This is the follow up to If This is Man and was written some years’ later. Interestingly, If This is a Man did not attract much interest when it was first published and only became recognised widely and internationally in the 1950s.
This is the story of Levi’s departure from the camp, after the war ended and the Russians arrived, and his return to Italy. It is beautifully written and intensely humane. It is full of aphoristic observations about the lot of mankind and you feel very strongly that you are hearing directly from someone who has learned, really learned and acquired wisdom, from bitter experience. For example, watching a trainload of Ukrainian women returning to their country after being coerced into years of servitude in Germany, he says:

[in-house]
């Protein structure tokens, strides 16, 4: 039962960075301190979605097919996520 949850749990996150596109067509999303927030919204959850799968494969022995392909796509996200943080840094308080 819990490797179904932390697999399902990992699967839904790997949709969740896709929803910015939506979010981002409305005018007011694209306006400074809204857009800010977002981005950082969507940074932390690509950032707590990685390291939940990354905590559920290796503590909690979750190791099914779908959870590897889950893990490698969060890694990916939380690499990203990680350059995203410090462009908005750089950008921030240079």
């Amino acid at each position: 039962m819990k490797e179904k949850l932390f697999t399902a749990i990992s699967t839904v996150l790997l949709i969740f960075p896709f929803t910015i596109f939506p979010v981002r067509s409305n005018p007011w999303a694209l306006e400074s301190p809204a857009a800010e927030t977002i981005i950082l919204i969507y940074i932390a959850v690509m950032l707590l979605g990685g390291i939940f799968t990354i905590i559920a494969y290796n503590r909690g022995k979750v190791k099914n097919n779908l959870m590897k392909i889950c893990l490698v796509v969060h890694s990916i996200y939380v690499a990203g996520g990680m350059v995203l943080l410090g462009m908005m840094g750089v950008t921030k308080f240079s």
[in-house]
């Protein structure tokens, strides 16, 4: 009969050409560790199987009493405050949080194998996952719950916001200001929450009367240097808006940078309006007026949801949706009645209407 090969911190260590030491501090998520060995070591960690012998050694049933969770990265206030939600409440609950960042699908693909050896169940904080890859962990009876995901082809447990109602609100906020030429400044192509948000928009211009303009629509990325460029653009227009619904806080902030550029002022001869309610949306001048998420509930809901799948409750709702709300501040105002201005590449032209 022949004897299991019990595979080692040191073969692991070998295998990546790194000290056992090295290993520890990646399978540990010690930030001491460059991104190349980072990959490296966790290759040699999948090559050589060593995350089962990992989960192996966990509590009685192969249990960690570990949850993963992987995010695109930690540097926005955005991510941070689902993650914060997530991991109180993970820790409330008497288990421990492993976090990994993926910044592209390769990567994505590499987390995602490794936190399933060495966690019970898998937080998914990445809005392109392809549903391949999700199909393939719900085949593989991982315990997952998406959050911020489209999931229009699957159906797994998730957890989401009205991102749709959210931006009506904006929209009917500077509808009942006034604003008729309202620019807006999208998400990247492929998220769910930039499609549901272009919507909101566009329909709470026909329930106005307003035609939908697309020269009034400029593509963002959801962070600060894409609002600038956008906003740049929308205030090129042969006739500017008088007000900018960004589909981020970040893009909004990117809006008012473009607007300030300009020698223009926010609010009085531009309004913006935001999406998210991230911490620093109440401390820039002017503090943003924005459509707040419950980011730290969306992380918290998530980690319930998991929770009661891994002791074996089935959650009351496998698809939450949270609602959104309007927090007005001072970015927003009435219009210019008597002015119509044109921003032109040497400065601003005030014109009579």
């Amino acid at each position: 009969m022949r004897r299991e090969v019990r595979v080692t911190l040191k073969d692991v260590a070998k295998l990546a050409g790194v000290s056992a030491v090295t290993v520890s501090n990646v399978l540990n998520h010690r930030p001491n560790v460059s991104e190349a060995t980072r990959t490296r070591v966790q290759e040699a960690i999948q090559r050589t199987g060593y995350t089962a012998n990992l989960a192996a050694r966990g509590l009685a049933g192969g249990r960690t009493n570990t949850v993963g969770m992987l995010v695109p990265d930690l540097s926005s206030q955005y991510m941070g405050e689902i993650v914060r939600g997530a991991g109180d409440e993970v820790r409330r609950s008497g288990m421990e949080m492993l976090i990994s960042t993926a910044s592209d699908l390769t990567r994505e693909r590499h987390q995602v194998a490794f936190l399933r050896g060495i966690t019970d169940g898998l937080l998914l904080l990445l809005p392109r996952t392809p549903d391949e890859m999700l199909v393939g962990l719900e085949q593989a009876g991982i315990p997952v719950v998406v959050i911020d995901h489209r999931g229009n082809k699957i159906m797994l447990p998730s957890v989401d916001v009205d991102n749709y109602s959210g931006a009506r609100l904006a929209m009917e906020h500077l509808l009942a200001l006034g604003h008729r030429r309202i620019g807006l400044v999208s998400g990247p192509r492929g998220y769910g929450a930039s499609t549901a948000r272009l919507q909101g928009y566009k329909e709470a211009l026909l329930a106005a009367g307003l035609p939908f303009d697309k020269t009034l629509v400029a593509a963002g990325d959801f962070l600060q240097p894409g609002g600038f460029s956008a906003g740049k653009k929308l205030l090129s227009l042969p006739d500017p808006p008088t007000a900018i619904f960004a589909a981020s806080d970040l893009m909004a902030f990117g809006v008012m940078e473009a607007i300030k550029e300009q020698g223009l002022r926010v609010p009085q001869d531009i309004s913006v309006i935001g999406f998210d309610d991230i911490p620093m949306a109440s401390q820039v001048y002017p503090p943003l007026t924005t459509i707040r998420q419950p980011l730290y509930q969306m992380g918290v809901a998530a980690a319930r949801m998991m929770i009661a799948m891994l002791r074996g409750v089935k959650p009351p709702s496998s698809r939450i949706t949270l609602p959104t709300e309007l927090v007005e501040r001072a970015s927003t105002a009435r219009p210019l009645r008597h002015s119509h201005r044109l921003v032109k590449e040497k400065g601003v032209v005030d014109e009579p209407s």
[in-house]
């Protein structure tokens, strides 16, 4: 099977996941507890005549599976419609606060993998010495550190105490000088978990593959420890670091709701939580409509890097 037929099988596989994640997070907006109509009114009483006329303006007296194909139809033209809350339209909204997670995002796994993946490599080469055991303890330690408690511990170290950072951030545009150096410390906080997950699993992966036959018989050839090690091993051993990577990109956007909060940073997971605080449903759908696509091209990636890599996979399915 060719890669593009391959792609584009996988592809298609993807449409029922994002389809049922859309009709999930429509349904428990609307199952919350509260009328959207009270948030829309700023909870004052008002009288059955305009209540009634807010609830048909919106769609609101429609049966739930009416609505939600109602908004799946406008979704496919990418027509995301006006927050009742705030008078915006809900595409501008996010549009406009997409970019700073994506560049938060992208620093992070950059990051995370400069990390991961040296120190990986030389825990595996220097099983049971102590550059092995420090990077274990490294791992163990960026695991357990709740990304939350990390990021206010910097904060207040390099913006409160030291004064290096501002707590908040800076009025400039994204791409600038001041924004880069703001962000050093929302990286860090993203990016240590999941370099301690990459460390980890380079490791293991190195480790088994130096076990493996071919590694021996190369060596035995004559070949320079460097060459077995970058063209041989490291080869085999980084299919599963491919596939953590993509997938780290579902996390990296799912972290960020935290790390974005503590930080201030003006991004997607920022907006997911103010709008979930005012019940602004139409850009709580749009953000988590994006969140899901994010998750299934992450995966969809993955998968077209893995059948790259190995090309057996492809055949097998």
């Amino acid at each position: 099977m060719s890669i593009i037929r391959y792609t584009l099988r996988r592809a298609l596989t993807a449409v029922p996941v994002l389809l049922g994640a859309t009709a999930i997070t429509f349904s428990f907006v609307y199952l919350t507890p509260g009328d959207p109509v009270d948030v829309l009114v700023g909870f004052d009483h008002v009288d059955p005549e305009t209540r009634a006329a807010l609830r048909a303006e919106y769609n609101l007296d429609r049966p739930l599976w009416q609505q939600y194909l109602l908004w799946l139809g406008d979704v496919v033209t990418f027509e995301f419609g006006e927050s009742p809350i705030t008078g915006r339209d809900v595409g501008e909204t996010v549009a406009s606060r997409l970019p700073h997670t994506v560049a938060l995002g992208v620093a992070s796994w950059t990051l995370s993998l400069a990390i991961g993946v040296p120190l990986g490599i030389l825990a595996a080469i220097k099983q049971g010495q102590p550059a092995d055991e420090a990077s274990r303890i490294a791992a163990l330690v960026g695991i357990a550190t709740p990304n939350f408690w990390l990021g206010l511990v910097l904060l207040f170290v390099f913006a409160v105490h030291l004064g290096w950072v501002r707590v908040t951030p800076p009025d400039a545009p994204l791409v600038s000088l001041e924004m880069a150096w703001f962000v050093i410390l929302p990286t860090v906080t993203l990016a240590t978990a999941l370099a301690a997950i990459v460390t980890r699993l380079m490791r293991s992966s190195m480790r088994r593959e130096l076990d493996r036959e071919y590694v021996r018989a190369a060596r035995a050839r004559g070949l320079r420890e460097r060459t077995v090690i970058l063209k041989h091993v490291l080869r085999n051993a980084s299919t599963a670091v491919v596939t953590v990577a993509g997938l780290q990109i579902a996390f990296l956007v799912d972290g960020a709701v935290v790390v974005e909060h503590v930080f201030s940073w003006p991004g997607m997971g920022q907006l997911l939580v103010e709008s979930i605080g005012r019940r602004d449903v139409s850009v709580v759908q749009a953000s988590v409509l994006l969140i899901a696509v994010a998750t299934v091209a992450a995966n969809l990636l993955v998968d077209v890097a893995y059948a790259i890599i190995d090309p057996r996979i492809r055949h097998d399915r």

“We alone watched their passage, with compassion and sadness, a new testimony to, and a new aspect of, the pestilence which had prostrated Europe”.
His descriptions of the mingling of languages and nationalities that occurred in the chaos of the war’s end are both moving and, at times, funny.
And the Afterword to the book, written to respond to the questions asked most frequently at his public readings, is fascinating. In it, he tries to explain why the Nazis hated the Jews so much. He says it is not explicable, because to explain it is to contemplate the possiblity that it is understandable, and therefore within the bounds of human morality. He says we have to accept it as something beyond understanding.
Well, he would know.